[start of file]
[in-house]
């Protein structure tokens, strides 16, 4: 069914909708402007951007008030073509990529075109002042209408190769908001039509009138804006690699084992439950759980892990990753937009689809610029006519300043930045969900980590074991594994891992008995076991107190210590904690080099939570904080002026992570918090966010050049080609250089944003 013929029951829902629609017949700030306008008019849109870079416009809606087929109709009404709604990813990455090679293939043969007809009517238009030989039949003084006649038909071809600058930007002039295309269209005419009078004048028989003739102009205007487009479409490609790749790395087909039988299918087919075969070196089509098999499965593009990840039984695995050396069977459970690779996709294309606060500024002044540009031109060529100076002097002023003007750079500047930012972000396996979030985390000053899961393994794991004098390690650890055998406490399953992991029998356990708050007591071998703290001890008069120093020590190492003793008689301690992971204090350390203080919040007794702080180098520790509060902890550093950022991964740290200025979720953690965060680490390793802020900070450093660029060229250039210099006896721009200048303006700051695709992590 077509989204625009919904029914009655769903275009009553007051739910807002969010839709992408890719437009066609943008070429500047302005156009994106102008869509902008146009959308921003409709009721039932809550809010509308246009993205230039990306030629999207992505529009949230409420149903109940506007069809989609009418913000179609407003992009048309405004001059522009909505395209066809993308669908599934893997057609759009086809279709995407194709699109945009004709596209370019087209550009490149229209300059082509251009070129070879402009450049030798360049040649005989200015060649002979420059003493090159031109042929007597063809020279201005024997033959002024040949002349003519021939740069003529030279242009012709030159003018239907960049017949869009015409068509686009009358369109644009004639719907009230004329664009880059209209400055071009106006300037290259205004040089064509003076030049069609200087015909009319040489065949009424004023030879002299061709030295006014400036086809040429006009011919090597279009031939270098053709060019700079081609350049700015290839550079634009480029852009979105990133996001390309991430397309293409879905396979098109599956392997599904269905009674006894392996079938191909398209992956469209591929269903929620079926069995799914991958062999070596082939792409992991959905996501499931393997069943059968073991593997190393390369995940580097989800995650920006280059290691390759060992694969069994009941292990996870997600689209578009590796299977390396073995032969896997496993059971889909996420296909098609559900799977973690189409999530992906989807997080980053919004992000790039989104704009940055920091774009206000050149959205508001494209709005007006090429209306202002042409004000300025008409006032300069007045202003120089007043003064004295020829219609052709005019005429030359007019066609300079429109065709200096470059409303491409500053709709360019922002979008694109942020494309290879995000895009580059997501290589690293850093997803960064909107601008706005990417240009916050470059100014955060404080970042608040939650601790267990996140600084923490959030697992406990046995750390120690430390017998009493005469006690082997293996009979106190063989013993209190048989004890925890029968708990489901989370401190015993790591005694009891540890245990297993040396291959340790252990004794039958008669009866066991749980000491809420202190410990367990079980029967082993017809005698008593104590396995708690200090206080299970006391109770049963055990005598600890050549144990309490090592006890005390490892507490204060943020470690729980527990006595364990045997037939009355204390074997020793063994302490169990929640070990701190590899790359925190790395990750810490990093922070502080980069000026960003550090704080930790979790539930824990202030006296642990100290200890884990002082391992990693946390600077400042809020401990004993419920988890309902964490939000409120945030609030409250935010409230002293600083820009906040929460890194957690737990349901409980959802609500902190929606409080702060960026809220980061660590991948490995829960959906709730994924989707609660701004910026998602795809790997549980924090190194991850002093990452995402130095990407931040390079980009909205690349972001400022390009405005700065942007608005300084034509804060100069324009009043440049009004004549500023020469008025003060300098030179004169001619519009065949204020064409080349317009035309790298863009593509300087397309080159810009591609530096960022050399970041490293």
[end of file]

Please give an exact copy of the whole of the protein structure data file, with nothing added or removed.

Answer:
[in-house]
């Protein structure tokens, strides 16, 4: 069914909708402007951007008030073509990529075109002042209408190769908001039509009138804006690699084992439950759980892990990753937009689809610029006519300043930045969900980590074991594994891992008995076991107190210590904690080099939570904080002026992570918090966010050049080609250089944003 013929029951829902629609017949700030306008008019849109870079416009809606087929109709009404709604990813990455090679293939043969007809009517238009030989039949003084006649038909071809600058930007002039295309269209005419009078004048028989003739102009205007487009479409490609790749790395087909039988299918087919075969070196089509098999499965593009990840039984695995050396069977459970690779996709294309606060500024002044540009031109060529100076002097002023003007750079500047930012972000396996979030985390000053899961393994794991004098390690650890055998406490399953992991029998356990708050007591071998703290001890008069120093020590190492003793008689301690992971204090350390203080919040007794702080180098520790509060902890550093950022991964740290200025979720953690965060680490390793802020900070450093660029060229250039210099006896721009200048303006700051695709992590 077509989204625009919904029914009655769903275009009553007051739910807002969010839709992408890719437009066609943008070429500047302005156009994106102008869509902008146009959308921003409709009721039932809550809010509308246009993205230039990306030629999207992505529009949230409420149903109940506007069809989609009418913000179609407003992009048309405004001059522009909505395209066809993308669908599934893997057609759009086809279709995407194709699109945009004709596209370019087209550009490149229209300059082509251009070129070879402009450049030798360049040649005989200015060649002979420059003493090159031109042929007597063809020279201005024997033959002024040949002349003519021939740069003529030279242009012709030159003018239907960049017949869009015409068509686009009358369109644009004639719907009230004329664009880059209209400055071009106006300037290259205004040089064509003076030049069609200087015909009319040489065949009424004023030879002299061709030295006014400036086809040429006009011919090597279009031939270098053709060019700079081609350049700015290839550079634009480029852009979105990133996001390309991430397309293409879905396979098109599956392997599904269905009674006894392996079938191909398209992956469209591929269903929620079926069995799914991958062999070596082939792409992991959905996501499931393997069943059968073991593997190393390369995940580097989800995650920006280059290691390759060992694969069994009941292990996870997600689209578009590796299977390396073995032969896997496993059971889909996420296909098609559900799977973690189409999530992906989807997080980053919004992000790039989104704009940055920091774009206000050149959205508001494209709005007006090429209306202002042409004000300025008409006032300069007045202003120089007043003064004295020829219609052709005019005429030359007019066609300079429109065709200096470059409303491409500053709709360019922002979008694109942020494309290879995000895009580059997501290589690293850093997803960064909107601008706005990417240009916050470059100014955060404080970042608040939650601790267990996140600084923490959030697992406990046995750390120690430390017998009493005469006690082997293996009979106190063989013993209190048989004890925890029968708990489901989370401190015993790591005694009891540890245990297993040396291959340790252990004794039958008669009866066991749980000491809420202190410990367990079980029967082993017809005698008593104590396995708690200090206080299970006391109770049963055990005598600890050549144990309490090592006890005390490892507490204060943020470690729980527990006595364990045997037939009355204390074997020793063994302490169990929640070990701190590899790359925190790395990750810490990093922070502080980069000026960003550090704080930790979790539930824990202030006296642990100290200890884990002082391992990693946390600077400042809020401990004993419920988890309902964490939000409120945030609030409250935010409230002293600083820009906040929460890194957690737990349901409980959802609500902190929606409080702060960026809220980061660590991948490995829960959906709730994924989707609660701004910026998602795809790997549980924090190194991850002093990452995402130095990407931040390079980009909205690349972001400022390009405005700065942007608005300084034509804060100069324009009043440049009004004549500023020469008025003060300098030179004169001619519009065949204020064409080349317009035309790298863009593509300087397309080159810009591609530096960022050399970041490293």